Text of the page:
The third reason the IRA, and US green investment more broadly, may continue is that, as more than one expert put it, Donald Trump and his Republican colleagues “like workers in hard hats”. Whether the project in question will contribute to decarbonisation is somewhat beside the point. Windfarms might be unpopular in right-of-centre forums, but viewed as infrastructure projects that create construction jobs, they are likely to find favour with a future President Trump. It is also crucial to note how much the Republican party has changed since the Trump revolution. It is no longer a party of fiscal conservatism, and Donald Trump himself is absolutely not a fiscal conservative. That said, there is broad consensus across Republican groups that, if the IRA is to be rolled back, the US$7,500 electric vehicle tax credit is top of the list for repeal. Because EV manufacturers have managed to work around the local content rule (essentially, a requirement to use US-made components), the credit has proven to be more expensive than expected. In any case, electric vehicles are generally not popular with Republican politicians nor the Republican presidential candidate.

Another interesting idea floated by a climate lobbyist was that a Republication administration may want to reduce the 10-year runway for wind and solar credits to five years, to mechanically appear to be balancing the books. The shorter runway might pull in demand for renewable projects.

Finally, when in office, President Trump scrapped some environmental permitting and planning red-tape. If he takes the same approach on a return to the White House, there may be negative environmental consequences. But it will also become easier to get the go-ahead for renewable energy projects, for example. The US is already way ahead of some other regions in this regard: it takes about six weeks to obtain a permit for a windfarm in Texas, and about six years in Europe. Consequently, there are plausible scenarios in which a Trump presidency could accelerate green investment.

Continued support for decarbonisation

Overall, the consensus among the industry and policy experts I spoke to in the US is that there will continue to be significant policy support for US decarbonisation via the IRA in a Trump presidency. However, while financial markets appear to be overestimating the risk of IRA repeal, they may be underestimating the risk of trade policies and tariffs.

Looking ahead to November

In summary, I would highlight the following takeaways from my US research trip:

Focus on signal over noise

Investors can expect a lot of anti-climate ‘noise’ if the Republicans win. But it will be crucial for investors to separate the noise from the ‘signal’ – i.e., the real trends driving markets. There are plausible scenarios in which green investment accelerates under a Trump presidency.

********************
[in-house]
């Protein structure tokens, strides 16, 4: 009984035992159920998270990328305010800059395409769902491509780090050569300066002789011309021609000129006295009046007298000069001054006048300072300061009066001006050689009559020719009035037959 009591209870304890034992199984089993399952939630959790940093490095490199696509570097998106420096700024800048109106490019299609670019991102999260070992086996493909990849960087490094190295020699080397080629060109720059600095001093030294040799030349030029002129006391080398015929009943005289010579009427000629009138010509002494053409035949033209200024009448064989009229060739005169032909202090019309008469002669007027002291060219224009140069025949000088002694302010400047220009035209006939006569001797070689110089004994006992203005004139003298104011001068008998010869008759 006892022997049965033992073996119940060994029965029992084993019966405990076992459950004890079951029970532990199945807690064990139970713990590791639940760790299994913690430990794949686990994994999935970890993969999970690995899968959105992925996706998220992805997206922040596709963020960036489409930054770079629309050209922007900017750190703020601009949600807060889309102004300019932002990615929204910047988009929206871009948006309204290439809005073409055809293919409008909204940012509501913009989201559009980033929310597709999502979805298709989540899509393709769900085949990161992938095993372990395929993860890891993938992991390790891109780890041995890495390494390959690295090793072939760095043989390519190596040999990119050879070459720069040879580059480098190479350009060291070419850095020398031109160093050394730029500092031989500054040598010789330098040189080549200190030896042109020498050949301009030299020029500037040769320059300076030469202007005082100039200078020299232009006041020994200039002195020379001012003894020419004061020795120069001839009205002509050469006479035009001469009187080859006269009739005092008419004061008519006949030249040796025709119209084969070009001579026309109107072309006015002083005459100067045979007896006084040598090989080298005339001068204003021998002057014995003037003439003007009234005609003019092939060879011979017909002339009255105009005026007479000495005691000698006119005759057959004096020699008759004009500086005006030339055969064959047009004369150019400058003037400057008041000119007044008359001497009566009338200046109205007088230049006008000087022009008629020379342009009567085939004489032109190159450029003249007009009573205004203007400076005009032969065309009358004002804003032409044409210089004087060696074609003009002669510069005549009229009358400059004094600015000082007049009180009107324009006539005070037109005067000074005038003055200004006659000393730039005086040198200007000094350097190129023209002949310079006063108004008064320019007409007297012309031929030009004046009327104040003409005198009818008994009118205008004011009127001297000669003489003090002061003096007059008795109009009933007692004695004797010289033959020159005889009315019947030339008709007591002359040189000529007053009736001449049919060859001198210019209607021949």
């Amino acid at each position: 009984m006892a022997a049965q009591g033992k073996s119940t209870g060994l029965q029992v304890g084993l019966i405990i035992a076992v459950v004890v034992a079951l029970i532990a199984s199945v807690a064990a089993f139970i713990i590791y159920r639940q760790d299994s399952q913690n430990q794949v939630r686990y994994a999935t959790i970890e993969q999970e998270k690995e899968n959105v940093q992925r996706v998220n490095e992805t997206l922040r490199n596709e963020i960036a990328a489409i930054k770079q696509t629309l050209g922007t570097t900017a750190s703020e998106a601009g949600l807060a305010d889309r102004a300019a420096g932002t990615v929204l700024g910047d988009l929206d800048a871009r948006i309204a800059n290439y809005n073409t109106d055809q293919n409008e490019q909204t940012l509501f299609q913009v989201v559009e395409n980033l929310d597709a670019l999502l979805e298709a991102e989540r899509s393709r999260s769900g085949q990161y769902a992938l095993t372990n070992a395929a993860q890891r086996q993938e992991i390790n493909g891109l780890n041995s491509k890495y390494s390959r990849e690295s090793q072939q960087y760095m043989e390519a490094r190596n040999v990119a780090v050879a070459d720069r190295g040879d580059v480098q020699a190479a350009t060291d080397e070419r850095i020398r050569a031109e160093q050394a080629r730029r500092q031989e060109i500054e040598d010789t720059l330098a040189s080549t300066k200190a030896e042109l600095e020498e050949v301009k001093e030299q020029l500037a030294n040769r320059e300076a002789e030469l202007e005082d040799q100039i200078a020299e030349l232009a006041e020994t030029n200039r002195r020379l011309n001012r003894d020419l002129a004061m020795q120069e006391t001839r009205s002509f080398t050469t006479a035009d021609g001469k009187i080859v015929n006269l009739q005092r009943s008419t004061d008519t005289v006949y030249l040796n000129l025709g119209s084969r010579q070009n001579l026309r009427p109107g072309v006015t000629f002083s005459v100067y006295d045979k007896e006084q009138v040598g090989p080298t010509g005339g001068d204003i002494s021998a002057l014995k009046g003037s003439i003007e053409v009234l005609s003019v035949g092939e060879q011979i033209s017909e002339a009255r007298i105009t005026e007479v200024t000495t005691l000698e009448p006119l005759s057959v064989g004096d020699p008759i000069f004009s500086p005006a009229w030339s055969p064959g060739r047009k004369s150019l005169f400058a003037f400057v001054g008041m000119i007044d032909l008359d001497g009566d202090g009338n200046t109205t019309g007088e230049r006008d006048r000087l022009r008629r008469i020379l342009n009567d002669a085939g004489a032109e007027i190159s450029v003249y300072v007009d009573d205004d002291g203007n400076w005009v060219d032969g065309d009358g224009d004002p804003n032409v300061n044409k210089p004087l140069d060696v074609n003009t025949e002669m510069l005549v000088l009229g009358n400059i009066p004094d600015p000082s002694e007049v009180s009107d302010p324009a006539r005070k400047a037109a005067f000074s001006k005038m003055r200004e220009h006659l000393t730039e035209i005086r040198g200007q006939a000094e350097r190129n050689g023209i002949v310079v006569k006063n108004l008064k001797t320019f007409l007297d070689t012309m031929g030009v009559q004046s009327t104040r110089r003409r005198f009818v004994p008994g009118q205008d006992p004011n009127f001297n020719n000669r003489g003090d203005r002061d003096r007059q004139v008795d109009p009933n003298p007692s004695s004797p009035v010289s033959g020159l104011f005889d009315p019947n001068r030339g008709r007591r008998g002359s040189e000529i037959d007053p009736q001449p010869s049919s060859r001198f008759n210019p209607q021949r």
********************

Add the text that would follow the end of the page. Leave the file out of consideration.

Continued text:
Tariffs are the biggest risk to climate investments

Under a Republican-win scenario, the market may be underestimating the risk of trade policies and tariffs that make it harder for companies, especially those in China, to sell components into the US. This will be a headwind for select Chinese companies, as well as potentially for US businesses that rely on lower-cost (and often high-quality) Chinese cleantech solutions.

IRA is safer than the Street thinks

Whichever way the Presidential election goes, the IRA is likely to remain in place, spurring public and private investment in climate solutions. It will continue to drive structural growth for companies in the decarbonisation investment universe.

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1 The Corporate Sustainability Reporting Directive sets higher standards for environmental, social and governance reporting.

General risks. The value of investments, and any income generated from them, can fall as well as rise. Costs and charges will reduce the current and future value of investments. Past performance does not predict future returns. Investment objectives may not necessarily be achieved; losses may be made. Target returns are hypothetical returns and do not represent actual performance. Actual returns may differ significantly. Environmental, social or governance related risk events or factors, if they occur, could cause a negative impact on the value of investments.

Specific risks.Geographic/Sector: Emerging market (inc. China): These markets carry a higher risk of financial loss than more developed markets as they may have less developed legal, political, economic or other systems.

Authored by

Deirdre Cooper